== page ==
Name: Megan Dewar
Where do you call home? Lekwungen Territory (Victoria, Canada).
Education/Career: I have recently completed a BA in Environmental Studies, a BA in Sociology, and a certificate in the Human Dimensions of Climate Change. Currently, I am excited to explore the intersection of art and disability while continuing education to become an art therapist.
Who do you live with? I live with my friends, who are also my roommates.
What’s a typical day for you? During the current pandemic and winter days, I spend most time in my home listening to music, doing art, writing for my blog, cooking with my roommates or going for drives. I feel most empowered through the process of creation, so I am constantly immersed in art, craft, and woodworking projects. Additionally, I enjoy contributing to mutual aid initiatives in my community, I currently volunteer and organize with a grassroots food security group and a radical bookshop.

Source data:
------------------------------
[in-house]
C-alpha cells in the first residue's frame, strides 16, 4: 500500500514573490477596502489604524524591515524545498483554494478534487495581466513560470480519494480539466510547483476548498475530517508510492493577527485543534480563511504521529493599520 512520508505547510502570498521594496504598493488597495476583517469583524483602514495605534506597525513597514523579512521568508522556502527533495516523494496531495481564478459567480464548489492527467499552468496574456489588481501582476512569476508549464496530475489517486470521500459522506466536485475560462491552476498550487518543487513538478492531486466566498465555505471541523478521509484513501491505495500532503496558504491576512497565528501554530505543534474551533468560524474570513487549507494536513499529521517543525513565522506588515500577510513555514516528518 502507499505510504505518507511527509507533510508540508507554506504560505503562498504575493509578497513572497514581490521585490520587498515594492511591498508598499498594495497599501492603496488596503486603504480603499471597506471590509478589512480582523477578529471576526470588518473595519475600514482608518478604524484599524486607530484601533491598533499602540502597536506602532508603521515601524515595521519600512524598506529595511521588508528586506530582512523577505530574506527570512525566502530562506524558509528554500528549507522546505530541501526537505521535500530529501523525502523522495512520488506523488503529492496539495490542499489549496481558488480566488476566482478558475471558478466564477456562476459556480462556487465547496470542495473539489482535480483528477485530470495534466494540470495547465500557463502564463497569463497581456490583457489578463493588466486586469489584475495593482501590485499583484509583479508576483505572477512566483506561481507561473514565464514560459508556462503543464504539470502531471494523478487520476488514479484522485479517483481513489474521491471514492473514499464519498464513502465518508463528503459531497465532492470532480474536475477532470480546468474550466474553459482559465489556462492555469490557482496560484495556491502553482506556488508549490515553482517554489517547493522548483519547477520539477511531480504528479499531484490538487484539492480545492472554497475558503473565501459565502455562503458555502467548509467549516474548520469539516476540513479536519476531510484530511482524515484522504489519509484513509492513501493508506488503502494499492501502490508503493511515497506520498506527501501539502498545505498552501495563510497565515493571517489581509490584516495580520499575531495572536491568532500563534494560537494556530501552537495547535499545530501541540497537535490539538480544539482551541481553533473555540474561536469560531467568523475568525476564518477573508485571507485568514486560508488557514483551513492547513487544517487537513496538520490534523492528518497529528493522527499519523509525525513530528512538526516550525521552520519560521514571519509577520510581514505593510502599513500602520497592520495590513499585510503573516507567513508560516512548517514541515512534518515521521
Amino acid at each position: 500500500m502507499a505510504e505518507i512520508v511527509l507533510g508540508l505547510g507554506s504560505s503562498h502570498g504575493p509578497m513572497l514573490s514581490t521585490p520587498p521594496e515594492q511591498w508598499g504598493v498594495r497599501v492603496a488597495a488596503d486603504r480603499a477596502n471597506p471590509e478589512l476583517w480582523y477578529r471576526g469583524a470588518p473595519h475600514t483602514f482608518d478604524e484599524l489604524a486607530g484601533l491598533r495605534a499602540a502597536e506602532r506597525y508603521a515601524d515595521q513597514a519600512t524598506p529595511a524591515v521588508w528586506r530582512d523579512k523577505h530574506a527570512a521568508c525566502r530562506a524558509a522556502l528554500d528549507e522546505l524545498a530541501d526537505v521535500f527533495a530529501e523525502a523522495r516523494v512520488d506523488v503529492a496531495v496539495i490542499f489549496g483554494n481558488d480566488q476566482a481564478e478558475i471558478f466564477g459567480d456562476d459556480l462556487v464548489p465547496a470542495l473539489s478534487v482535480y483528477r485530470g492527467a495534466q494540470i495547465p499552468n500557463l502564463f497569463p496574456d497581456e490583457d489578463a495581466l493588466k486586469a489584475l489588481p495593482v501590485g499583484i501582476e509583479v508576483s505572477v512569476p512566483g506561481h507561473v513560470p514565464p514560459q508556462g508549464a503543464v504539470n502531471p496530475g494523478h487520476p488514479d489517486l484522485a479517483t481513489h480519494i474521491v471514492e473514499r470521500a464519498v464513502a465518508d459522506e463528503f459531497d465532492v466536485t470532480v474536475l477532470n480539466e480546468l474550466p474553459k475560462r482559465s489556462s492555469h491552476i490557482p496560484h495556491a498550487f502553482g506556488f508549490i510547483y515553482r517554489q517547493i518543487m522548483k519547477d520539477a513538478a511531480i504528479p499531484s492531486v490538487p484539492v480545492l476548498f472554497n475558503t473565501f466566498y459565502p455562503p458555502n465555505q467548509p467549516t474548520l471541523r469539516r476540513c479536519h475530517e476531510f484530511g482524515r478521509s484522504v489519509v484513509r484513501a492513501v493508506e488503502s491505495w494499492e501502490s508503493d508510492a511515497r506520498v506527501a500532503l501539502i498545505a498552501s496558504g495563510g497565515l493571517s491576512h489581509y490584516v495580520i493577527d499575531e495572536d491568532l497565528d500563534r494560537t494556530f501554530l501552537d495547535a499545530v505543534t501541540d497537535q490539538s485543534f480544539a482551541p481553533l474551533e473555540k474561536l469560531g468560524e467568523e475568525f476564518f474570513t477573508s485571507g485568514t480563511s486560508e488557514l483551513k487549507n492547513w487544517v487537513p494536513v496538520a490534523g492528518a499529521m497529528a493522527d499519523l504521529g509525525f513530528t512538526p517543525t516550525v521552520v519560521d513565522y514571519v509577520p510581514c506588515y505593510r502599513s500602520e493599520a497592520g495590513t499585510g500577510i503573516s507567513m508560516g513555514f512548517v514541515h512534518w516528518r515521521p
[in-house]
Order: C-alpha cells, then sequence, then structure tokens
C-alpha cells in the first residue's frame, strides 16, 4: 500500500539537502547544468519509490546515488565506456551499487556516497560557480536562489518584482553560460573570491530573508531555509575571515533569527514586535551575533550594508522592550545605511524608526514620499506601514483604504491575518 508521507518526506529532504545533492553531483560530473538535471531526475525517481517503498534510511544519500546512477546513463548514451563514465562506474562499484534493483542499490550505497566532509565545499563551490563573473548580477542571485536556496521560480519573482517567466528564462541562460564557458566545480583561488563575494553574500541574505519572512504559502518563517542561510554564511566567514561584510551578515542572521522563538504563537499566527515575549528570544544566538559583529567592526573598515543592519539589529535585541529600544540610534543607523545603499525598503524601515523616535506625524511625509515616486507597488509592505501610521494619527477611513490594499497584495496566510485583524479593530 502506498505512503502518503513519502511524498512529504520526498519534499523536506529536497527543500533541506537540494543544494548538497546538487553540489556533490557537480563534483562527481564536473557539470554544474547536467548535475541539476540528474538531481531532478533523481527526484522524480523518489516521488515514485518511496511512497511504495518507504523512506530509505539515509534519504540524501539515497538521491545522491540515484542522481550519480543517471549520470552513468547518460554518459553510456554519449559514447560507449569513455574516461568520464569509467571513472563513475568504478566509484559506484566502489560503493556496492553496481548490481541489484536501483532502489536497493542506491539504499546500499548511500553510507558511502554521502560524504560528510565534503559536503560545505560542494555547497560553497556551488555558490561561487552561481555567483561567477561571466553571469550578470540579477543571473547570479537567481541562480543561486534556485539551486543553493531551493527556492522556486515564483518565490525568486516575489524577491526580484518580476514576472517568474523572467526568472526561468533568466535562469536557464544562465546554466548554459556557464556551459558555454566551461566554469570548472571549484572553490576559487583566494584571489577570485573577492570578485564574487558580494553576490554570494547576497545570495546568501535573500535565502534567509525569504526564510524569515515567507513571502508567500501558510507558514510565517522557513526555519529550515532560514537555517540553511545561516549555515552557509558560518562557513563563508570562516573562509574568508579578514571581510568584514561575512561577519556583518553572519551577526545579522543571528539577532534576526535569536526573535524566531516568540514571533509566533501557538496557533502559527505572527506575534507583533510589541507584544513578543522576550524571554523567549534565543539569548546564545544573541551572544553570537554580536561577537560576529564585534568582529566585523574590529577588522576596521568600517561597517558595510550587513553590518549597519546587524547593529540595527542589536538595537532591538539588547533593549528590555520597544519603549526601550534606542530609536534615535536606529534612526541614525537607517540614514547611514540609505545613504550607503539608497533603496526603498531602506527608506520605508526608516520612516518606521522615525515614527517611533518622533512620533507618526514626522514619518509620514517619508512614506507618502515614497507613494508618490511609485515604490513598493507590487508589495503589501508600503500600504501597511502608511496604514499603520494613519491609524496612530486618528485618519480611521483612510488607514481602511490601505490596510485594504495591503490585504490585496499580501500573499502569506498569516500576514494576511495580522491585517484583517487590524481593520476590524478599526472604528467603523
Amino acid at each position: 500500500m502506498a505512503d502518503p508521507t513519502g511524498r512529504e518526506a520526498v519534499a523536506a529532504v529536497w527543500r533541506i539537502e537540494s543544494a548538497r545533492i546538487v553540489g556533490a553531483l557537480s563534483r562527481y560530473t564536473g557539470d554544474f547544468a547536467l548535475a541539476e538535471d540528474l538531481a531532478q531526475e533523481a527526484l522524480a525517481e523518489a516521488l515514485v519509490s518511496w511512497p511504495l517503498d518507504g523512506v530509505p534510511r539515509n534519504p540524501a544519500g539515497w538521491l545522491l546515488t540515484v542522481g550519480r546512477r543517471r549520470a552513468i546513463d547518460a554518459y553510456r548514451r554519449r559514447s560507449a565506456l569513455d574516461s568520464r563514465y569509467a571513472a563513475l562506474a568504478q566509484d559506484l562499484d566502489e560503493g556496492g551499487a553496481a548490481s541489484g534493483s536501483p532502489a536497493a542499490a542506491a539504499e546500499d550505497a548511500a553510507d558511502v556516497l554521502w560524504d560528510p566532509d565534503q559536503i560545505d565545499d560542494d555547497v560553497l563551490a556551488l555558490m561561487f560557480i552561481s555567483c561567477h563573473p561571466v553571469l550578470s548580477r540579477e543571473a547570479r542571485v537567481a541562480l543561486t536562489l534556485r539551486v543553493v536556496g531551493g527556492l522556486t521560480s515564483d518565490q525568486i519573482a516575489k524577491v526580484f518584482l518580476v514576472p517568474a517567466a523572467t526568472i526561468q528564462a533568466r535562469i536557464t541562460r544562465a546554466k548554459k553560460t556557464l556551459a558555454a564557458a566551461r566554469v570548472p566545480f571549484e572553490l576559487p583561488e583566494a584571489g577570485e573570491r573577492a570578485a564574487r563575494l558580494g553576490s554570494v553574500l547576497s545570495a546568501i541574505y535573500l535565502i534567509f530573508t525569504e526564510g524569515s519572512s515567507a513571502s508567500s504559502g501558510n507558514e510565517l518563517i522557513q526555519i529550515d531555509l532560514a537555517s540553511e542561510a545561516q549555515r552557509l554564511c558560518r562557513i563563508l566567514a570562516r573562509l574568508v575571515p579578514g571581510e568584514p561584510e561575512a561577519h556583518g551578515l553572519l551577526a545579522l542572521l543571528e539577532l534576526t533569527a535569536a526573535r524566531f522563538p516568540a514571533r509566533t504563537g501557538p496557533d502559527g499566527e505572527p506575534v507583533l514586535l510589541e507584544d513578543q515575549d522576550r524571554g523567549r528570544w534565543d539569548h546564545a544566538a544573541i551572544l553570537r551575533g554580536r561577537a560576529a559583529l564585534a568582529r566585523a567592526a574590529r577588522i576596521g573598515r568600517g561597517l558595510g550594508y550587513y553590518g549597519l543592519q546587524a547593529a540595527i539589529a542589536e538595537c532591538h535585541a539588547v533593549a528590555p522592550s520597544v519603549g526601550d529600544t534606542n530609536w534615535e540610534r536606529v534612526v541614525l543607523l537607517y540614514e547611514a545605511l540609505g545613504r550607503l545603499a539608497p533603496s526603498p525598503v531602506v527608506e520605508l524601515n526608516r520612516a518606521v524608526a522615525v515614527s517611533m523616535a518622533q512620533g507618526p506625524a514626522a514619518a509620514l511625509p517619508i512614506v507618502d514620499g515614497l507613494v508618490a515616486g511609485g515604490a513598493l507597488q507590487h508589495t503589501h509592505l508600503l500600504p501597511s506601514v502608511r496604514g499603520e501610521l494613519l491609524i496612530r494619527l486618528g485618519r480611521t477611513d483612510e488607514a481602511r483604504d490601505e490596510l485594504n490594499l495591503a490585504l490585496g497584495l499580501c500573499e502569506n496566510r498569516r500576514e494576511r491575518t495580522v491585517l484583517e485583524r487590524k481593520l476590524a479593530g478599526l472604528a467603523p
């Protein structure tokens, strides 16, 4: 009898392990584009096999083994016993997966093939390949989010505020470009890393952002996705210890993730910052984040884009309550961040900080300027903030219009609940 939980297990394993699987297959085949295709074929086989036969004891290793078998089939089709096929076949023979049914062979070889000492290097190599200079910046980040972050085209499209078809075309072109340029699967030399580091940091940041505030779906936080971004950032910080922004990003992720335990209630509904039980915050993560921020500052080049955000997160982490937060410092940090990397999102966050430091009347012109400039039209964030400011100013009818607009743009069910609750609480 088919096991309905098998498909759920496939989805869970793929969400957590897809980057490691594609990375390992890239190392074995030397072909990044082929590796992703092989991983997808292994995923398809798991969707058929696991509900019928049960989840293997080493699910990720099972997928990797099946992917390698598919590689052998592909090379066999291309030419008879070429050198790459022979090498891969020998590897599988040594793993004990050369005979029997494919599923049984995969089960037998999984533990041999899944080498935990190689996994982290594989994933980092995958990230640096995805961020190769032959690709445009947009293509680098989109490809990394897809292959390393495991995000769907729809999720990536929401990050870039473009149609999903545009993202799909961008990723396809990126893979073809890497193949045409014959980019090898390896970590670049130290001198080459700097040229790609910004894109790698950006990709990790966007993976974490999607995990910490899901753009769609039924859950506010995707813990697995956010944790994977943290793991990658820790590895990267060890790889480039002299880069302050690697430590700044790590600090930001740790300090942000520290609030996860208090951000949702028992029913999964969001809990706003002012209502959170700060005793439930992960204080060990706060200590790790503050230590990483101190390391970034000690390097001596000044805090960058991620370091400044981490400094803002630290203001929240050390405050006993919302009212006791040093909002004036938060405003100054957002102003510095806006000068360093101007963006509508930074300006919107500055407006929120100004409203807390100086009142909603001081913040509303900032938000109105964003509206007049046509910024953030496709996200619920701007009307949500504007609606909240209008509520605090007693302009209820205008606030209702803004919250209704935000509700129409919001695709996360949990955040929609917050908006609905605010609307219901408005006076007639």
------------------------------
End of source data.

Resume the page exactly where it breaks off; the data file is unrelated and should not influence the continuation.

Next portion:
How long have you known you are living with FA? I was diagnosed with FA when I was about 20. The process of medical investigation resulting in a FA diagnosis began with a joke I made to my family doctor. I was at an unrelated appointment and was jokingly chatting about how I had broken my wrists three times in the past six months. My doctor didn’t think this was very funny, and immediately began a medical investigation as to why I kept falling over. My family doctor was able to rush me to get an MRI and CT scan to check for suspected brain or spinal injury /tumor/ aneurysm. After these came back negative, I was bounced around to various doctors and specialists for a few years, before a doctor who had heard of Friedreich's Ataxia briefly during Med school thought to test me for it.
I was watching a movie with a friend when a doctor called me to inform me I had positively tested for Friedreich's Ataxia. Neither the doctor, or I, really knew too much about Friedreich's Ataxia. I figured I’d just google it later, and my friend and I resumed the movie.